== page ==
How migration to and from the U.S. is transforming notions of race in Brazil.
I still remember my first trip to Brazil—I was amazed by the diversity of physical features I saw among the population, a continuous range of skin tones between what Americans think of as “white” and “black.” Everyone seemed to get along well; residential segregation levels were low and interracial couples, families and friend groups appeared to be the norm. It would have been easy to believe that Brazil was a racial paradise compared to the United States. However, as I learned Portuguese and spent more time in the country, I came to realize that Brazil was a country of racial contradictions.
Despite having seemingly more “cordial” interpersonal relations, Brazil has struggled with rampant social inequality, especially between lighter and darker Brazilians. While Brazilians espoused the beauty of its multiracial population, I was perplexed every time I passed stands full of Brazilian magazines and saw a sea of fair-skinned faces with blonde hair and blue eyes upheld as the ideal image of beauty. As a black American, I began to notice commonalities between the pervasiveness of structural racism in Brazil and the U.S. while being keenly aware of the different racial ideologies that characterized each nation’s history.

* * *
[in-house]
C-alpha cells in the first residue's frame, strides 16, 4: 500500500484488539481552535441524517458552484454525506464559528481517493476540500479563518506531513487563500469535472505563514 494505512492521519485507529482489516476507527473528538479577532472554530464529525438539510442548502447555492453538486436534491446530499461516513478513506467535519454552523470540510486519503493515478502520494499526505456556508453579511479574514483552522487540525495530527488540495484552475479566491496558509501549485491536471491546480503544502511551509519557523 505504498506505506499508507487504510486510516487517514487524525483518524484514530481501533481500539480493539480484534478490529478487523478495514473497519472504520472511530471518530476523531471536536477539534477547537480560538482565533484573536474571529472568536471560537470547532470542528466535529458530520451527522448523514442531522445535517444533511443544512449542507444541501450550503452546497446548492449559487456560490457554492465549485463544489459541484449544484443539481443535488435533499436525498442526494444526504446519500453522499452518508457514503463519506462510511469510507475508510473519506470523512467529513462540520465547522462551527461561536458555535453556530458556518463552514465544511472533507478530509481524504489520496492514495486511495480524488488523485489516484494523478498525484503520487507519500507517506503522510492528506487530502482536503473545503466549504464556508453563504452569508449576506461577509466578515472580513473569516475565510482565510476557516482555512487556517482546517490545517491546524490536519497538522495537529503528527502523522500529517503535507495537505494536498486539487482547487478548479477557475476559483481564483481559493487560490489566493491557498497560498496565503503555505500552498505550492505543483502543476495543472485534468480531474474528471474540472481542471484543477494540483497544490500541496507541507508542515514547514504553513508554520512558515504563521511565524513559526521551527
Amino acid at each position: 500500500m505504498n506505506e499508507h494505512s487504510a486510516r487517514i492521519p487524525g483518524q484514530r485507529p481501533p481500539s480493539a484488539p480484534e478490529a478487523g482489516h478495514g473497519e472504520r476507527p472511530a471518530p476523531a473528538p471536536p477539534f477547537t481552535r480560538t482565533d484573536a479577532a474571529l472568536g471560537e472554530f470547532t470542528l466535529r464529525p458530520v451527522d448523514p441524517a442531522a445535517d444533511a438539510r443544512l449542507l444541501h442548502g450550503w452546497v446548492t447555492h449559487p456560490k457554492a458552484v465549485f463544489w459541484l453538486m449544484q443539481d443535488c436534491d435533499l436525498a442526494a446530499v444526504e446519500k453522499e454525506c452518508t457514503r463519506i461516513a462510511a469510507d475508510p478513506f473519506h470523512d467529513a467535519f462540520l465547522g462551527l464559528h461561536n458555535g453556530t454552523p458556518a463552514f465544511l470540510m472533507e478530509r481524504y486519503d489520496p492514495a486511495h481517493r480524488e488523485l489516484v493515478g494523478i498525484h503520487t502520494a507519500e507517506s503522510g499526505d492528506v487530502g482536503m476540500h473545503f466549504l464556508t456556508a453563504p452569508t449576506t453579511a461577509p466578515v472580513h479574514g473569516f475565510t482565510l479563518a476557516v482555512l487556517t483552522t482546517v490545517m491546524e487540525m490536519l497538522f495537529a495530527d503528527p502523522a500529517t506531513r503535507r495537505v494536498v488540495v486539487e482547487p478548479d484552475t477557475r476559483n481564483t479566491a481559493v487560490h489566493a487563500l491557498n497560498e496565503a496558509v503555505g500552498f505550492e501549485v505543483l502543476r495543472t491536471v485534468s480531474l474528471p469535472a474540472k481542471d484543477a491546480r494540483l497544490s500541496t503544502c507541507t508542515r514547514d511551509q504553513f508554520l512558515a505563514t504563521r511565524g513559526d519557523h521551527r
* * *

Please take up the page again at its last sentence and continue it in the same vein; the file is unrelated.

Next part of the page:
Brazil was once considered the global model for burying racial hatchets and fostering social inclusiveness.
Brazil was once considered the global model for burying racial hatchets and fostering social inclusiveness, while the U.S. has garnered a reputation for being an overtly racist country. As the two largest countries in the Americas, both indelibly impacted by long histories of structural racism, Brazil and the U.S. have been the focus of countless comparative studies on race. And though the number of people traveling and migrating between each country has increased significantly in the last few decades, there are few accounts of how these migrations facilitated movement of race between these countries.